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Coronavirus outbreak changing life in Beatty

Updated April 1, 2020 - 9:50 am

For the burros, it’s business as usual in Beatty, although there has been a curtailment of handouts from passing tourists and some local eateries. But for most of the human residents, the “Stay Home Nevada” restrictions have caused major alterations in daily life.

Because of its remoteness, Beatty might be expected to be one of the least likely places to have an outbreak. The patient, who was Nye County’s first, and Beatty’s only, confirmed COVID-19 case, is recovered and out of quarantine.

That remoteness, however, is countered by the fact that Beatty is a popular stop for truckers and travelers on Highway 95, the busy route between Las Vegas and points north. Many of the customers at the Family Dollar store, for instance, are usually travelers.

Store clerks and postal workers who deal with customers are holding up, but they are frightened. “It’s scary to come to work,” said one. “I know we’re essential, but it’s scary because I have little ones at home.”

Most local restaurants have stayed open for take-out only. A couple have put up make-shift signs like the one on the back of a pickup parked in front of the Sourdough Saloon, but right next door to the Sourdough, the Happy Burro Chili and Beer is closed.

Some locals gathered, sitting some distance apart, in the outdoor seating at the Sourdough, but that was broken up by a deputy enforcing the governor’s emergency order.

Allison Henderson, coordinator for the Beatty Volunteer Ambulance Service, says, “We are all worried. This is a very serious disease.” She adds that they have enough gloves and masks for now, “but time will tell.”

A second positive case was reported on Tuesday in Amargosa Valley, a man in his 40s who is self-quarantining in his residence, according to a Nye County spokesman.

Justice of the Peace Gus Sullivan said that court cases have been postponed or rescheduled. The doors to the Justice Center are locked, but they are serving people’s needs for paperwork as best they can with as little personal contact as possible. Some things are being handled by video conferencing.

Like students elsewhere, Beatty kids are getting acclimated to remote learning. They pick up school work, along with meals, at the elementary and middle school.

One particular difficulty for Beatty residents has to do with how most folks here do their major shopping, including for meat, produce, and other groceries. The usual practice is to go to Pahrump or Las Vegas every couple of weeks or so. That means buying greater quantities at a time than people who shop every day or two.

Karl Olson, the BLM caretaker who lives in Rhyolite, gave an example of the problem. Shopping at the Smith’s in Pahrump, he tried to check out with some bacon, some Italian sausage, and a pork roast, but was told he had to put two of them back because there was a limit on pork items.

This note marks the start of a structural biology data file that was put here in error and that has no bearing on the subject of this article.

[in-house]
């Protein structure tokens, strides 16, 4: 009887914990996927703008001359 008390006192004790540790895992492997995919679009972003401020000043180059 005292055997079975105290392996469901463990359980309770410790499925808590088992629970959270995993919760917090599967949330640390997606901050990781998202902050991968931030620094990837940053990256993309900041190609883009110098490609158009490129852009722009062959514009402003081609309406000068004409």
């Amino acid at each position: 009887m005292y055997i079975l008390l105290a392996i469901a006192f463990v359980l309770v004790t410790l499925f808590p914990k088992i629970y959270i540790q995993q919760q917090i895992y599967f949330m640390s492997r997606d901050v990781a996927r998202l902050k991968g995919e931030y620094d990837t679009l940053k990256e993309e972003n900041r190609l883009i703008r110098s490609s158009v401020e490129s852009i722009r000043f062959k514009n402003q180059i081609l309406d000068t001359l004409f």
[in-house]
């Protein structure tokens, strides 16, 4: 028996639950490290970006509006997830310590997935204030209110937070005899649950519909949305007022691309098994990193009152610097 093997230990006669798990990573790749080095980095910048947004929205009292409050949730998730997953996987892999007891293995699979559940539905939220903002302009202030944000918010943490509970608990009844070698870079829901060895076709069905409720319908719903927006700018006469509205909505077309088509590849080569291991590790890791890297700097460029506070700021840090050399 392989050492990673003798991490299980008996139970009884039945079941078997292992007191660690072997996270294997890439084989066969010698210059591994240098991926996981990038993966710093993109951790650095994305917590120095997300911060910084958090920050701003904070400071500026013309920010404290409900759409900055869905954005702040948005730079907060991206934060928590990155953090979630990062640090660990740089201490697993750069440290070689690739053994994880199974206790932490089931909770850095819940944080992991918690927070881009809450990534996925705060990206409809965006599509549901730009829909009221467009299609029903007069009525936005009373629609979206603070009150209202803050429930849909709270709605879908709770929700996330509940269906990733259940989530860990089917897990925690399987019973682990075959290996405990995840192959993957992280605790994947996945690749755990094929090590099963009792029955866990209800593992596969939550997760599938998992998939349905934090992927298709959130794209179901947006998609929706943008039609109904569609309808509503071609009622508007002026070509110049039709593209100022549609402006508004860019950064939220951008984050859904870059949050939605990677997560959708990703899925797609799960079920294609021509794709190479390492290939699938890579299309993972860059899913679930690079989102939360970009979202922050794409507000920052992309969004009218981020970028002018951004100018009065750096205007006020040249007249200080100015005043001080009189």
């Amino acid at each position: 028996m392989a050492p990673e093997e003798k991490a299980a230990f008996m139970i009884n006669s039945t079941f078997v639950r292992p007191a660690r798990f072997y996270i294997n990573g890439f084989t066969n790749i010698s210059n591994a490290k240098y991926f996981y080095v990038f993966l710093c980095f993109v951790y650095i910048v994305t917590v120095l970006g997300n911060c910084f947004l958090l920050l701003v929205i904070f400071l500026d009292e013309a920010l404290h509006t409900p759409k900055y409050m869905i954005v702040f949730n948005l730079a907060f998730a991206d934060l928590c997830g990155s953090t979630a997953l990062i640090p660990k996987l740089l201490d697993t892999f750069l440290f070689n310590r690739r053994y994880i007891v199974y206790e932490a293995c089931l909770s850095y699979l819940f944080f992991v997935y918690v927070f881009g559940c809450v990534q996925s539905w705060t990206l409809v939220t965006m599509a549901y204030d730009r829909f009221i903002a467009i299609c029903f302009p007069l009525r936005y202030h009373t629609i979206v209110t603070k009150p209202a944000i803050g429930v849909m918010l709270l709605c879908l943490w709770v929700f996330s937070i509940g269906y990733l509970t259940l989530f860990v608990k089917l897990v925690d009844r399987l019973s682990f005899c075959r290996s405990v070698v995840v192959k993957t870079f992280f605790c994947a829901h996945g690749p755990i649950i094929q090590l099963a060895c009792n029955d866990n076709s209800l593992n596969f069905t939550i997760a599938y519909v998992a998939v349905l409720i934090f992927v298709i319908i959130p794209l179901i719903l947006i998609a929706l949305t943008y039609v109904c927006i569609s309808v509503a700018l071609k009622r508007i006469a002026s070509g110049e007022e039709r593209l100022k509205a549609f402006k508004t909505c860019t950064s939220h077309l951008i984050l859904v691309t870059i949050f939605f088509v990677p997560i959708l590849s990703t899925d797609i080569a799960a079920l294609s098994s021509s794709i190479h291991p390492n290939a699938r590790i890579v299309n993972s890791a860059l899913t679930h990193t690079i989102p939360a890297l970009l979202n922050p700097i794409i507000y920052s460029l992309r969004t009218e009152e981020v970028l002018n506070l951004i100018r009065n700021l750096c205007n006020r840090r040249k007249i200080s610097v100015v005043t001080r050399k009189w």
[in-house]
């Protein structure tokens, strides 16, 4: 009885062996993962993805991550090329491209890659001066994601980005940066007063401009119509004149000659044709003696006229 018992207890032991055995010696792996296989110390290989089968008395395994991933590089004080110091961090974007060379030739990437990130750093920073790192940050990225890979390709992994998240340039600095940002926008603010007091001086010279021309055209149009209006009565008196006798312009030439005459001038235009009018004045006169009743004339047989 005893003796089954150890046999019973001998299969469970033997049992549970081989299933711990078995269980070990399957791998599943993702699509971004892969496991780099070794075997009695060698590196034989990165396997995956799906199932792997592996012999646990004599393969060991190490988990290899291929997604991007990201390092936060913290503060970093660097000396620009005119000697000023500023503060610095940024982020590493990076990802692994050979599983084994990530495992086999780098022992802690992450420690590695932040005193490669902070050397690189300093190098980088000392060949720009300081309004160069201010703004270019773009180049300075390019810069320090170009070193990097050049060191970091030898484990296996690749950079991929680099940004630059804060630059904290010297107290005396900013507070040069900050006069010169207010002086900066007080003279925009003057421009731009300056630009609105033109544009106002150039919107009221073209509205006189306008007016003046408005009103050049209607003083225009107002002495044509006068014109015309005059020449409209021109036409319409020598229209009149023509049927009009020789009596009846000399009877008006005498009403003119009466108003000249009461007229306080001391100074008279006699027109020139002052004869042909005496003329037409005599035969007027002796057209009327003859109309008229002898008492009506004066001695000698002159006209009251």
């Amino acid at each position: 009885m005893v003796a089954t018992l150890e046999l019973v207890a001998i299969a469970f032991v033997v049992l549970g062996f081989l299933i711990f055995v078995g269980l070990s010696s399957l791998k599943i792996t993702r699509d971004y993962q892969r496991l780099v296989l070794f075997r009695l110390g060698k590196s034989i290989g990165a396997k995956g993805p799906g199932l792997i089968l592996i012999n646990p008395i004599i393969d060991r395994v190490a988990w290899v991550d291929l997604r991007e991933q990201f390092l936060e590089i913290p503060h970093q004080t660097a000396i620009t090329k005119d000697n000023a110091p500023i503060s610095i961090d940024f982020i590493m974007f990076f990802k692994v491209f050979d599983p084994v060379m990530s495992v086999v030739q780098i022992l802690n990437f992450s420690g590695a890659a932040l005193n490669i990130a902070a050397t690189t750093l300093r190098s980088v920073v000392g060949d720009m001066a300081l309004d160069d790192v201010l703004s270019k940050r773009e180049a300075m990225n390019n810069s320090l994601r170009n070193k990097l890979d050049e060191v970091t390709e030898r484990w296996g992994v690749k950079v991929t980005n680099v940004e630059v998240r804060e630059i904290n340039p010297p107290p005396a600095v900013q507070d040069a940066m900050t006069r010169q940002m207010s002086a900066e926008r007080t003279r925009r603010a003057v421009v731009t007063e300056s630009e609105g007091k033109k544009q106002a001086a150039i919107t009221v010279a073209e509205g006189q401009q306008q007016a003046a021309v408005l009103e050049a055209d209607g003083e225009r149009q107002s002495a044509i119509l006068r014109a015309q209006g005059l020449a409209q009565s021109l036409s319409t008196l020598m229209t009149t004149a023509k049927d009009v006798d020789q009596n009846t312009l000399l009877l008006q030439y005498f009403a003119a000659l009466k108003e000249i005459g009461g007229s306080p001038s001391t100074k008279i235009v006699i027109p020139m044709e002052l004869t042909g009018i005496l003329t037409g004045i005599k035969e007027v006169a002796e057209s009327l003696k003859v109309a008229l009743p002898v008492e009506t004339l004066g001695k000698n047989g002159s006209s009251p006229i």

“I told the checker I was from a distance away, but she said it made no difference. She had to enforce the rule,” said Olson.

There are still almost always visitors at Rhyolite, but Olson says that the numbers are way down. “It’s mostly stragglers, mostly out of state. One couple from Washington said they weren’t going home. They’re from Seattle. They’re just going to camp out in the desert until it’s over.”

He noted that all the organized tour groups that normally frequent Rhyolite have been canceled. The public restrooms at Rhyolite are closed, and the gates to the Bottle House and railroad depot are locked.

When this reporter visited Goldwell Open Air Museum at Rhyolite a few days ago to check on conditions, there were several visitors on the grounds. When asked, one couple said they were from China.

As for the closures in Beatty, Olson added, “I don’t know what my associates in Beatty are doing. I mean, the bars and casinos are closed. They must be going crazy. No social life.”

People are dealing with being house-bound variously. Some are working on projects around the house they normally don’t find time for. Many are visiting with family and friends via the Internet.

Ann Marchand says, “We go riding a couple of times a day.” She sometimes posts photos of off-road outings on Facebook.

Jerry Martin said he’s been watching YouTube videos. “I found a complete episode of Rocky and Bullwinkle,” he reported. He said that when he was in college the cartoon show was very popular because of inside jokes.

“It came on at 4:00, so you never scheduled a class for that time so you could watch it.”

Patti Davis pointed out that the price of gas has been coming down. “Now that you can afford to travel, you can’t,” she bemoaned.

Richard Stephens is a freelance reporter living in Beatty.

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